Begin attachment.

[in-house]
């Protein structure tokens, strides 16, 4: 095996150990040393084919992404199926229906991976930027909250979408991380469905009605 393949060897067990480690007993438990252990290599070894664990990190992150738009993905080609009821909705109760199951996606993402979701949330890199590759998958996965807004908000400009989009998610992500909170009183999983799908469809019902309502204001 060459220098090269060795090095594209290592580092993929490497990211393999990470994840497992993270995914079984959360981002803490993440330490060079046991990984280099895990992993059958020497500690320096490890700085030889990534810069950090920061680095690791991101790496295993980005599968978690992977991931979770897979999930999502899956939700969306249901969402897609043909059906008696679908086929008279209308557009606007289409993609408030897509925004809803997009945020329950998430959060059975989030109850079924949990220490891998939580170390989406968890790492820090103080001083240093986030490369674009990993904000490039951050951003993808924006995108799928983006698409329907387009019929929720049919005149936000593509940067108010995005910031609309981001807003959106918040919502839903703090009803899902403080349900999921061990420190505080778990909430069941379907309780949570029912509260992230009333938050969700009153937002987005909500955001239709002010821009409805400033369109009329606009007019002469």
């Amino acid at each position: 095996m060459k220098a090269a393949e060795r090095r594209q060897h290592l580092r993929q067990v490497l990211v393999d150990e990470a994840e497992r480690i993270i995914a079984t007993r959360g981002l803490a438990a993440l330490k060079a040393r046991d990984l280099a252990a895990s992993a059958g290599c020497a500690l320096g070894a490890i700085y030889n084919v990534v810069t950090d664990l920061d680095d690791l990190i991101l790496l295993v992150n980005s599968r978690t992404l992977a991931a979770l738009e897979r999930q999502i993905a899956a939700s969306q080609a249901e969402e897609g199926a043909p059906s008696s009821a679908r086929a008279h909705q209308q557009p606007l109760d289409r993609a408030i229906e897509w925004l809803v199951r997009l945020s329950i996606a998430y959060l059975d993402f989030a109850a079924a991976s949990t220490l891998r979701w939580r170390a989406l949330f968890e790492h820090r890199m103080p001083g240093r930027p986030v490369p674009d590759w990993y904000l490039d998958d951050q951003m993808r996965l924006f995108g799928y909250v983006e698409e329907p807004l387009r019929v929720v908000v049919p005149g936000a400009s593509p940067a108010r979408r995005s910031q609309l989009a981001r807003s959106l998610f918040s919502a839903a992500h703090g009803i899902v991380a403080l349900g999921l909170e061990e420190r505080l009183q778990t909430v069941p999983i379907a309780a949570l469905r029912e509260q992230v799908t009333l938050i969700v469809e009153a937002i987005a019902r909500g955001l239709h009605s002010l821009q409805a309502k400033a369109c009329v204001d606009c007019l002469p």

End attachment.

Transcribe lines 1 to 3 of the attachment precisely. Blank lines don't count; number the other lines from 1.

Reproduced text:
[in-house]
């Protein structure tokens, strides 16, 4: 095996150990040393084919992404199926229906991976930027909250979408991380469905009605 393949060897067990480690007993438990252990290599070894664990990190992150738009993905080609009821909705109760199951996606993402979701949330890199590759998958996965807004908000400009989009998610992500909170009183999983799908469809019902309502204001 060459220098090269060795090095594209290592580092993929490497990211393999990470994840497992993270995914079984959360981002803490993440330490060079046991990984280099895990992993059958020497500690320096490890700085030889990534810069950090920061680095690791991101790496295993980005599968978690992977991931979770897979999930999502899956939700969306249901969402897609043909059906008696679908086929008279209308557009606007289409993609408030897509925004809803997009945020329950998430959060059975989030109850079924949990220490891998939580170390989406968890790492820090103080001083240093986030490369674009990993904000490039951050951003993808924006995108799928983006698409329907387009019929929720049919005149936000593509940067108010995005910031609309981001807003959106918040919502839903703090009803899902403080349900999921061990420190505080778990909430069941379907309780949570029912509260992230009333938050969700009153937002987005909500955001239709002010821009409805400033369109009329606009007019002469």
């Amino acid at each position: 095996m060459k220098a090269a393949e060795r090095r594209q060897h290592l580092r993929q067990v490497l990211v393999d150990e990470a994840e497992r480690i993270i995914a079984t007993r959360g981002l803490a438990a993440l330490k060079a040393r046991d990984l280099a252990a895990s992993a059958g290599c020497a500690l320096g070894a490890i700085y030889n084919v990534v810069t950090d664990l920061d680095d690791l990190i991101l790496l295993v992150n980005s599968r978690t992404l992977a991931a979770l738009e897979r999930q999502i993905a899956a939700s969306q080609a249901e969402e897609g199926a043909p059906s008696s009821a679908r086929a008279h909705q209308q557009p606007l109760d289409r993609a408030i229906e897509w925004l809803v199951r997009l945020s329950i996606a998430y959060l059975d993402f989030a109850a079924a991976s949990t220490l891998r979701w939580r170390a989406l949330f968890e790492h820090r890199m103080p001083g240093r930027p986030v490369p674009d590759w990993y904000l490039d998958d951050q951003m993808r996965l924006f995108g799928y909250v983006e698409e329907p807004l387009r019929v929720v908000v049919p005149g936000a400009s593509p940067a108010r979408r995005s910031q609309l989009a981001r807003s959106l998610f918040s919502a839903a992500h703090g009803i899902v991380a403080l349900g999921l909170e061990e420190r505080l009183q778990t909430v069941p999983i379907a309780a949570l469905r029912e509260q992230v799908t009333l938050i969700v469809e009153a937002i987005a019902r909500g955001l239709h009605s002010l821009q409805a309502k400033a369109c009329v204001d606009c007019l002469p």